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Ryanair CEO

We really do have to wonder what Mr O’Leary

is trying to do when he makes comments …

like the ones he has been reported as saying today. How could or would anyone in their right  mind believe that to fly standing up is acceptable. What staggers me is that there is so much evidence to refute his view. And the ridiculous statement that if there’s a crash people are dead anyway is just plain wrong.  Sure there are no seatbelts on tube trains but what’s that go to do with anything? How does he know more than the authorities? How does he know more than the experts?  He always says that his operations are within the Law and that I don’t doubt, but so am I ‘within the law’ when I drive at 30 mph in a built up area. But it’s a maximum speed not a requirement.

There’s a difference between being within the law and operating to the law. This man isn’t happy with that … he demands to change the law.

There’s too much evidence against what he claims. His comments  are laughable.



1 Comment to "Ryanair CEO" add comment
Anna November 8, 2012 at 10:49 pm

I agree Mr. O’Leary’s comments are not just irresponsible – they’re untrue. He claims: “If there ever was a crash on an aircraft, God forbid, a seatbelt won’t save you.” Yet there’s overwhelming evidence to show that in air crashes involving one or more fatalities, more passengers survive them, than don’t. We only have to look at the last major crash in this country in 1989 – the British Midland 737 that crashed on the M1 on its way to an emergency landing at East Midlands airport. Out of 126 on board, 74 survived and it was their seatbelts which saved them – there’s no doubt had anyone been standing on impact, they would have died. Mr O’Leary’s right in his assertion that air travel is safe these days: “We operate 1,500 flights a day. They don’t come skidding in. This is a very routine, safe form of travel.“ But it’s a bit like saying, let’s build high-rise office blocks and instead of including an emergency stairwell, we’ll fill the space with revenue-generating office space, because with modern fire detection systems, who needs them? It’s not like towering infernos happen any more. It may be true, but it doesn’t mean we should start cutting corners on safety, because just one person dying as a result of a ‘cut corner’ is one person too many.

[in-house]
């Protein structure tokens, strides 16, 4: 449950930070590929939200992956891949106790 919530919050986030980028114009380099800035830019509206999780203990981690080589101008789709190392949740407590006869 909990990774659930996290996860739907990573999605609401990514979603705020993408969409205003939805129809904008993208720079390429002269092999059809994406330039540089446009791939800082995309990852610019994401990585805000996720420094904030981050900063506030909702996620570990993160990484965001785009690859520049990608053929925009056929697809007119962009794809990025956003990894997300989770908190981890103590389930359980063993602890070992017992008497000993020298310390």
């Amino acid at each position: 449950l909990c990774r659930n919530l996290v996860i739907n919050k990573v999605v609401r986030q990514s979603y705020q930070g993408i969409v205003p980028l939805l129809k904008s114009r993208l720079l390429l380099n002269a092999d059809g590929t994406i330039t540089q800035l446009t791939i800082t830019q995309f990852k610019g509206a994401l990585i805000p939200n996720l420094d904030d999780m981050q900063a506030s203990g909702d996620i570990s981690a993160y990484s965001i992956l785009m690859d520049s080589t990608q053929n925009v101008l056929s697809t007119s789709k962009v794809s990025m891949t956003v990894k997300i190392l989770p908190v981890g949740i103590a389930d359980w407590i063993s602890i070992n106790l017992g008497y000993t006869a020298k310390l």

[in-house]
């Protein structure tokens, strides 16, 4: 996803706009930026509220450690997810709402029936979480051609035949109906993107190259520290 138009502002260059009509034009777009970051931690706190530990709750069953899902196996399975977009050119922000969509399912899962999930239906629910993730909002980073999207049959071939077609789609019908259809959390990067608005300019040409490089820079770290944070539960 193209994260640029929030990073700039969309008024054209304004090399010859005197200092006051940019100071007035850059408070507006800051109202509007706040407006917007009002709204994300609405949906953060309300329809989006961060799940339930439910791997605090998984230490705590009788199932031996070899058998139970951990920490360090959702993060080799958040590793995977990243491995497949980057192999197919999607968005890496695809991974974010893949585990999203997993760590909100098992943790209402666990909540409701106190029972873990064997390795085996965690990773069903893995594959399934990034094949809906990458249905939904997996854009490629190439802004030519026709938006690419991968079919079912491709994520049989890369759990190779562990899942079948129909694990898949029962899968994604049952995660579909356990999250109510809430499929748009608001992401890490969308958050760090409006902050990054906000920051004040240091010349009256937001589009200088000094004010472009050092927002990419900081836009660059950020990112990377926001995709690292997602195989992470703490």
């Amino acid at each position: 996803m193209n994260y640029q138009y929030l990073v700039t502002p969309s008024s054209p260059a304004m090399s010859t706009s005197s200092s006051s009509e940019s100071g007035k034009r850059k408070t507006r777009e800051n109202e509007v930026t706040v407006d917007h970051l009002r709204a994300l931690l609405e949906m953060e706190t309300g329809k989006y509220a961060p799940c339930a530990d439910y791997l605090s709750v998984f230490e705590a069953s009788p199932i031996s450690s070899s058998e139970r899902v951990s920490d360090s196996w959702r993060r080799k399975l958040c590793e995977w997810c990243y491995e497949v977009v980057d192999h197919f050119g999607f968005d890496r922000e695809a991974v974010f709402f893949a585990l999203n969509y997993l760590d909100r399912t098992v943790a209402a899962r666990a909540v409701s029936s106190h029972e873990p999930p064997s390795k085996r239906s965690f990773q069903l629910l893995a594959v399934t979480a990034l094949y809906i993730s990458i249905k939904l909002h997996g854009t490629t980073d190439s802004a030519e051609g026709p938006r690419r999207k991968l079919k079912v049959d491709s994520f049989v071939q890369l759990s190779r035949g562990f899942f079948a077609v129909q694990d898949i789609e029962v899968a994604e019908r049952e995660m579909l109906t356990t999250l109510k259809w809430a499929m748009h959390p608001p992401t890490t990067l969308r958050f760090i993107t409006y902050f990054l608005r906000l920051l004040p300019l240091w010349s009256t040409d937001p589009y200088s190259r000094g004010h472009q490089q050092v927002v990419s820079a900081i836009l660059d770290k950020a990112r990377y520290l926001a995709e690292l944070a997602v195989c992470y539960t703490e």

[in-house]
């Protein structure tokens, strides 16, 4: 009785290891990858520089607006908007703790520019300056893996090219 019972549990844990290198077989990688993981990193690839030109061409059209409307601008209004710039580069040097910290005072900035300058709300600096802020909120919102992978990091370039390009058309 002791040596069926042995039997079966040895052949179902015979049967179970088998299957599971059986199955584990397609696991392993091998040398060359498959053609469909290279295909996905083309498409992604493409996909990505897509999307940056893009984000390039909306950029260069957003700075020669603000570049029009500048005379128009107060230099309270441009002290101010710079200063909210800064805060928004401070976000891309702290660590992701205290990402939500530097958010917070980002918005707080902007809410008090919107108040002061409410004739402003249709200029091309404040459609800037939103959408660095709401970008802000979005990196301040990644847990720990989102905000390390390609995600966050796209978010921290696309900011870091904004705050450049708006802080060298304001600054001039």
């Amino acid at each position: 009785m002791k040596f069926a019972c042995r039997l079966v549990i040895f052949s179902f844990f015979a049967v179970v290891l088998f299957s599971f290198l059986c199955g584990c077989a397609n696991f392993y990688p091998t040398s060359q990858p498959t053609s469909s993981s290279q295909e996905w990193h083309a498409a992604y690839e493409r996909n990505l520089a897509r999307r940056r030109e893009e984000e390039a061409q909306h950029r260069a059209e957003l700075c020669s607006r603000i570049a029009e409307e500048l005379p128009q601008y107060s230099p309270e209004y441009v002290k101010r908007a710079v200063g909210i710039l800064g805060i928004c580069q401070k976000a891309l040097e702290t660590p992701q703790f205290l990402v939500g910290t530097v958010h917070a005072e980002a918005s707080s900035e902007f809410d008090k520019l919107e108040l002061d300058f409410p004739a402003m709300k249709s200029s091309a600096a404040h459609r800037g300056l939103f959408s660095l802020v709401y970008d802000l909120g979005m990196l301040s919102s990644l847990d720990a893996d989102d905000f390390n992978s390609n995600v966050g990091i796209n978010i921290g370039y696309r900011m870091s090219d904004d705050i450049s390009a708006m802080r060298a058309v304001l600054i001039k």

Personally I wouldn’t go so far as to not recommend flying with them, as they do have a good safety record despite their CEO. Mr. O’Leary calls the authorities “a bunch of plonkers.” I think he’s the plonker… Or is he? I have to wonder how much free advertising he has got out of this.

Bob Newhart was considering air safety all the way back in 1960: :)

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